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Gateway Technical College Elkhorn Campus To Hold a Community Open House on September 15, 2015

Michael Reader

Gateway Technical College (GTC) Elkhorn Campus has invited the community to attend an open house on Tuesday, September 15, 2015 from 4pm until 7pm and to enjoy a campus tour and refreshments.

Guests are invited to see the improvements made to the campus in order to better serve the students and the community. These include a new Community Conference Room, a remodeled Student Life Center, the new offices of the Walworth County Job Center and Walworth County Economic Development Alliance, the Walworth County Educational Consortium’s Alternative High School, and the Veterinary Science Building.  The public will also be able to see the drawings of the soon-to-be built CNC lab and Manufacturing Center.

Gateway Technical College Elkhorn Campus is located at 400 County Road H. Guests are asked to park in the lot on the south end of the campus off Centralia Street, and enter through the south building into the Student Life Center.

Feeding the Employee Pipeline: WCEDA Panel Discussion on Efforts to Create a Viable Workforce for the Future

Michael Reader

A panel discussion entitled “Feeding the Employee Pipeline,” was organized and presented by the Walworth County Economic Development Alliance (WCEDA) on Thursday, March 19, 2015 at the Geneva National Golf Club.

The purpose of this panel presentation was to bring together educators and industry leaders to better understand the present shortage of a skilled workforce and its future implication, to learn about the solutions and initiatives currently in place that address that shortage, and find out how collaborative efforts are essential for creating a viable workforce. Barry Butters, Director of Education and Training at Precision Plus, was invited to be a panelist.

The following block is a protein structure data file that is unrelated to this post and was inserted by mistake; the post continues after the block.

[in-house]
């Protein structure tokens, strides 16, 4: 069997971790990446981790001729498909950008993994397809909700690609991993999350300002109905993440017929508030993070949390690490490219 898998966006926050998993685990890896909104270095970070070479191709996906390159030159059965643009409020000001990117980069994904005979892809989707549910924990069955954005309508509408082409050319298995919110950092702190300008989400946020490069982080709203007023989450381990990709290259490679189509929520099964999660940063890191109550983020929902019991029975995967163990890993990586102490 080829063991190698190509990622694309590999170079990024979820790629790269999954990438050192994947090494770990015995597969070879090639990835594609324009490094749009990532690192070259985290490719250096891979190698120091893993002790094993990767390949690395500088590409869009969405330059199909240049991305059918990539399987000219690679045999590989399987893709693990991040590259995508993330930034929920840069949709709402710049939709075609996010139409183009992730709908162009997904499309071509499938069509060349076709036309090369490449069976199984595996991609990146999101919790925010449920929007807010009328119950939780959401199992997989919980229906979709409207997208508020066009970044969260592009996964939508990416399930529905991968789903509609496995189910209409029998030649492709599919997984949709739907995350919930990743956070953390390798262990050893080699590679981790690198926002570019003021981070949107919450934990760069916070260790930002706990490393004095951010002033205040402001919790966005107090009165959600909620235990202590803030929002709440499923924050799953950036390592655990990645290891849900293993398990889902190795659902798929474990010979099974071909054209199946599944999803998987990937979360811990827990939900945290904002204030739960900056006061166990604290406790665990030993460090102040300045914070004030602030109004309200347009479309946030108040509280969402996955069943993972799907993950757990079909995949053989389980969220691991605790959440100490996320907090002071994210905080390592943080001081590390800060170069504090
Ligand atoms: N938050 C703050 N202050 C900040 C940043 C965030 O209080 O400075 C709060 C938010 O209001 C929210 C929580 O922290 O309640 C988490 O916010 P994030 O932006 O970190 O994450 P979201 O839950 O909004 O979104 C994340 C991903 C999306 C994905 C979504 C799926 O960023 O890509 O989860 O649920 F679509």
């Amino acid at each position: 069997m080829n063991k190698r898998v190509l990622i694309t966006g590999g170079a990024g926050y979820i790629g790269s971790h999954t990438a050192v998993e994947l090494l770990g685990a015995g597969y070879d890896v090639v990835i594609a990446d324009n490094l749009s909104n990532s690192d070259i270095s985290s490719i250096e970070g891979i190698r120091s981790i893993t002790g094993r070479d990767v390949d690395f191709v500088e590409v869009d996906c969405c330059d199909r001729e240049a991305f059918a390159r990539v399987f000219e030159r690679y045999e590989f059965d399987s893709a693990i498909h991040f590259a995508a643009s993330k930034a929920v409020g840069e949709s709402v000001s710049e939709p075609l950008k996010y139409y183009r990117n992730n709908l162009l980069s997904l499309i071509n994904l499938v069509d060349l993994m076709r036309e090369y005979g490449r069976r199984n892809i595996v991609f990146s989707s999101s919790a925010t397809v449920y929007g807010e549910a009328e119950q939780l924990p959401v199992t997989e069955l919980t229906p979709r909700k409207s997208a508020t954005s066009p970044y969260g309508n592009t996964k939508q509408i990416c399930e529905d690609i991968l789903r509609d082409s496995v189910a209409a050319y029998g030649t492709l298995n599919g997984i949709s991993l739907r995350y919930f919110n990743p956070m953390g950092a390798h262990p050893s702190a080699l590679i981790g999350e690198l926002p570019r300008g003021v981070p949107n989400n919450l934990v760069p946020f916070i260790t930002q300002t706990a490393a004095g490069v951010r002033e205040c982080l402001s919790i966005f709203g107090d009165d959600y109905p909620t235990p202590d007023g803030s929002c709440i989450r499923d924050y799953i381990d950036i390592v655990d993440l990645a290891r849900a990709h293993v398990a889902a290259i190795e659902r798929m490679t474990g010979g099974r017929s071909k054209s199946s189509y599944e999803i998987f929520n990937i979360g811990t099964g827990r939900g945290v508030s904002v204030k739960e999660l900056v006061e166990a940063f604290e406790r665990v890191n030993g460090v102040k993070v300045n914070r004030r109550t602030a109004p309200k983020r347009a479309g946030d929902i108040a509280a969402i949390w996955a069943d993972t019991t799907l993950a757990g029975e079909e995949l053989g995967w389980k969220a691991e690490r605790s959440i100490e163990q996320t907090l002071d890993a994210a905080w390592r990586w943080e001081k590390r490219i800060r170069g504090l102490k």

Derek D’Auria , Executive Director of WCEDA, moderated the discussion. In his introduction, D’Auria referred to data collected for a Harvard University study, which indicate that 33% of jobs in the future (as early as 2018) will require a 4-year degree, 57% will require a technical skill, and 10% of jobs will be able to be filled with unskilled employees. He also pointed out that currently in Wisconsin, 65% of all high school graduates set off go to a 4-year college after high school graduation, but that only 25% earn a bachelor ‘s degree, leaving the rest typically with a lot of debt, and resorting to part-time jobs.

First to address the audience was Karen Burns, Manager of the Walworth County Job Center. Burns summarized all the programs that are available at this agency—from learning interviewing soft skills, to working on resumes, to lining up candidates with programs, to working in conjunction with Gateway Technical College and employers.

The second speaker was Dennis Winters, Chief Economist, Wisconsin Department of Workforce Development. Winters presented several slides showing a growing disparity between jobs and the workforce, and the implications, should the situation remain status quo. He contrasted the job seeker position from 50 or 60 years ago, with the one from today, by saying “You can’t expect now to finish high school and run a machine: understand technology, run it, and don’t break it!”